10 things we love about Singaporean cuisine
Abby Lee, head chef and founder of Mambow in London, shares her favourite things about growing up in Singapore and shows us a go-to recipe from the Malay rice stalls that you can recreate at home
Want to learn more about Singaporean cuisine? Looking for Singapore dishes to try? Read our guide below then check out our guide to best places to eat and drink in Singapore, the 10 things we love about Hong Kong-style cuisine and our Chinese New Year guide.
Chef Abby Lee honed her skills growing up in her family’s bakeries in Singapore and Malaysia, before moving to Italy to cook at Michelin-starred Pashà Ristorante. She now runs her own restaurant, Mambow, previously in London’s Spitalfields and now in Peckham. Her menu places emphasis on locally sourced, seasonal and sustainable produce in recipes taken from her roots in Malaysia that reflect the diverse cultural influence of the country’s cuisine. mambow.co.uk
1. You must finish your food or everything must go
One thing is for certain, we do not waste food. Whether you’re at a family gathering or eating out, your elders will be making sure you have eaten all your food. When there are leftovers we tend to turn them in to another dish. For example, roast duck at Chinese New Year will become kiam chai ark (salted vegetable duck soup).
2. Hawker centres
These unique spaces showcase Singapore’s multicultural food options. Our way of life revolves around the hawker centre – there’s loads of them dotted around the city (my favourite probably being Old Airport Road Food Centre). Besides being a place to eat, they often have wet markets on site where we get our fresh produce early in the morning. A must-visit is Tekka Centre. Thousands of people visit it each day and meet friends and family, and it is also great after a night out to get bak chor mee (minced pork noodles).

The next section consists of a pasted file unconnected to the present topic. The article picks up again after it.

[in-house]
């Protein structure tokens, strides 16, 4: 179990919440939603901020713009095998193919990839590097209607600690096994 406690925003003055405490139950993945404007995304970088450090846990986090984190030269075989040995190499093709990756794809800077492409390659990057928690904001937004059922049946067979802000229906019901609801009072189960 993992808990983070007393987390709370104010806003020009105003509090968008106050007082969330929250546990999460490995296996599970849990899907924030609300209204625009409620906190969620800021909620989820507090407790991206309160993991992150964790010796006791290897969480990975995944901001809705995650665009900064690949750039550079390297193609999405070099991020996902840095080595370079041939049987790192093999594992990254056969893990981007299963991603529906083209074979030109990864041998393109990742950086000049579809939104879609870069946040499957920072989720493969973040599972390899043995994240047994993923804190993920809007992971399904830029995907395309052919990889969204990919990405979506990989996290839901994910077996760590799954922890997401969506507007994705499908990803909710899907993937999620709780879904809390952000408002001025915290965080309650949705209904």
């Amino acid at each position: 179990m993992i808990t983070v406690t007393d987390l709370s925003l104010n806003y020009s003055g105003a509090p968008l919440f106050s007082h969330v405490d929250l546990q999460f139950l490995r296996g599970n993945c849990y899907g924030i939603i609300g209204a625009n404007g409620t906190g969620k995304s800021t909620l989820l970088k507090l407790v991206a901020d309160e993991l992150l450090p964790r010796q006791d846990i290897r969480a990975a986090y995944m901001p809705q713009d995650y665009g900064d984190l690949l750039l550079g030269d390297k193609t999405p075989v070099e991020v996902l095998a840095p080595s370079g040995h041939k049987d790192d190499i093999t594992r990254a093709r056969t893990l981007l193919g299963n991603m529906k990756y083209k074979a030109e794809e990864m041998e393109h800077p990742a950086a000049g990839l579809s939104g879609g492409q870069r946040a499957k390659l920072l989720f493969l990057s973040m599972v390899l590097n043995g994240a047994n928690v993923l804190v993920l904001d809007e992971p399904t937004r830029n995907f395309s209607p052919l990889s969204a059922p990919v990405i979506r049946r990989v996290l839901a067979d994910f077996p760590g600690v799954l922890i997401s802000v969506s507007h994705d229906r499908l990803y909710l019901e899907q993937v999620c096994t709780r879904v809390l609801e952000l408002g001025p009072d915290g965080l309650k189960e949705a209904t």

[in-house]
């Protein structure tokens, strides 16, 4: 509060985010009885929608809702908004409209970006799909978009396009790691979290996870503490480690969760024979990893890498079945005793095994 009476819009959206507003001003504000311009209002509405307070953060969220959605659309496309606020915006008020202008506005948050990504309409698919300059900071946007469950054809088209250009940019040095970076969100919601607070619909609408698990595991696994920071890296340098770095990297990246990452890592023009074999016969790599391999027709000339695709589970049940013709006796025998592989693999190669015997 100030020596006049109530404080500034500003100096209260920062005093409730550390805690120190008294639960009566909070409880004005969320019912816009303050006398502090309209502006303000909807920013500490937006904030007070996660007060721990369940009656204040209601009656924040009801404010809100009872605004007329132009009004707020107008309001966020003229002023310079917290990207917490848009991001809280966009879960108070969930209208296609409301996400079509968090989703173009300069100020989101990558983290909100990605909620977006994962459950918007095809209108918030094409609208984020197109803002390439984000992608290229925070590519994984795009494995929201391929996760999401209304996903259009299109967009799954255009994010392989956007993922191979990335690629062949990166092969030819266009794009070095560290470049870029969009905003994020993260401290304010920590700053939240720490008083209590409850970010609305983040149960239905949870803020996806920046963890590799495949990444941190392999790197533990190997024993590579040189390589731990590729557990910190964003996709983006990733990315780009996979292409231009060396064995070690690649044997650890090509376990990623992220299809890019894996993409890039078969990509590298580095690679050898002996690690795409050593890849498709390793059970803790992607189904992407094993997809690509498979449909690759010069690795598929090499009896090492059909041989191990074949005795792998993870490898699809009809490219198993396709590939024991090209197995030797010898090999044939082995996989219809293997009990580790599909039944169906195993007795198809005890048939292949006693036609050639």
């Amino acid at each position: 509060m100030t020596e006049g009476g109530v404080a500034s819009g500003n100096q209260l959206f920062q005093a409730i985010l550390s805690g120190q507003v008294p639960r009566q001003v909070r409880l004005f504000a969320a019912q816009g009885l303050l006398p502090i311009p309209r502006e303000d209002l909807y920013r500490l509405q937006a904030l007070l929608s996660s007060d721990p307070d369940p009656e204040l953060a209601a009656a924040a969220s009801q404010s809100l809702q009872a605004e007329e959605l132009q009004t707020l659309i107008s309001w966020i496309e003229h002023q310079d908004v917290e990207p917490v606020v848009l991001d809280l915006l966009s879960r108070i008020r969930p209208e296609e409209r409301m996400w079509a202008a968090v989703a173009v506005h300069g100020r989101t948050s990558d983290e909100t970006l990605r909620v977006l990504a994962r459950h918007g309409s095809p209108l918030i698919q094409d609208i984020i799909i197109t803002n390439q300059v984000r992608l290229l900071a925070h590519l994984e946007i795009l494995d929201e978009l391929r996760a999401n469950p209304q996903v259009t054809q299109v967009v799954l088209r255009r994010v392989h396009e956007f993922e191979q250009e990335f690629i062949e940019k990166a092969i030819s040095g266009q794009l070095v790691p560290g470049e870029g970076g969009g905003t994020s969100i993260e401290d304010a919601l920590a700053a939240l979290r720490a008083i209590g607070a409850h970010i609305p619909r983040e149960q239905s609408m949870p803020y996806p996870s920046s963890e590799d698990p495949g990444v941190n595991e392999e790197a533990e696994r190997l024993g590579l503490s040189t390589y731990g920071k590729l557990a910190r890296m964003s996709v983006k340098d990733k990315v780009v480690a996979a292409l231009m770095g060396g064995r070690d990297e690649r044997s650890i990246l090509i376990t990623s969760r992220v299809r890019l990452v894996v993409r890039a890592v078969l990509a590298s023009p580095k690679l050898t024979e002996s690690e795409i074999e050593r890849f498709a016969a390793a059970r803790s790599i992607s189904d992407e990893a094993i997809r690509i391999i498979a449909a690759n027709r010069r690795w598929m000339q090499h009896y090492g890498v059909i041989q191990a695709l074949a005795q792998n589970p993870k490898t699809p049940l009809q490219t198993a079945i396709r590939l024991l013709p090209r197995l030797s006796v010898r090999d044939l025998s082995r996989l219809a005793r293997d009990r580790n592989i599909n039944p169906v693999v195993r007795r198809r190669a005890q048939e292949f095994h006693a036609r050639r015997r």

Singaporeans love a range of snacks that are sweet, salty, sour, crispy and chewy. These are normally based around seafood flavours. When visiting friends and family you’ll be greeted with plastic tubs or biscuit tins filled with favourites such as salted egg fish skin, shellfish-flavoured crisps and spicy prawn rolls.
4. Monsoon season
The rain is relentless! December to March are especially humid and wet but to experience Chinese New Year in either January or February is worth it. Rain of course doesn’t stop the eating or drinking.
This is entirely different to how Western culture perceives breakfast. When I touch down in Singapore, I get carrot cake (radish cake, wok-fried with eggs, garlic and preserved radish), congee (Chinese rice porridge), roti prata paired with my favourite fish curry and, of course, nasi lemak. I would be ordering all of the above at once, paired with some kopi (local coffee).
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6. Late-night eating
One thing that we do not have in UK food culture is a great late-night eating scene. From 24-hour dim sum spots and Korean BBQ that runs until 6am, to dessert stalls and roti prata stalls, you can find whatever you fancy eating.
7. Soft drinks
These could be considered sweet for a Western palate but I adore going for these thirst-quenching drinks: barley water, iced Milo, teh tarik (pulled milk tea), and iced calamansi juice (with a hybrid taste of lime and a tangerine) are all favourites.
To say we have a sweet tooth is an understatement – depending on your taste, there is a dessert shop for you. This is a place to hang out with friends or family, just like we would at a bar in the UK. Desserts range from kueh (cake) from the Malay and Peranakan community (ondeh ondeh, pandan glutinous rice balls filled with coconut palm sugar, covered in fresh coconut, are a favourite) to mango pomelo sago from Hong Kong-inspired cafés.
Beyond the obvious Chinese New Year, you should get involved in other ethnicities’ festivals. Deepavali (also known as Diwali, in October or November) is an especially beautiful one. Walking around Little India at night is an impressive sight, with a huge variety of snacks and sweets.
10. It’s a melting pot
Malaysia, Thailand, India, Indonesia and China. To eat all these different cuisines from different parts of the city is a great treat. My reciep for gulai nangka (jackfruit curry), originally from Padang in Indonesia, is one of my favourites when eating at the Malay rice stalls.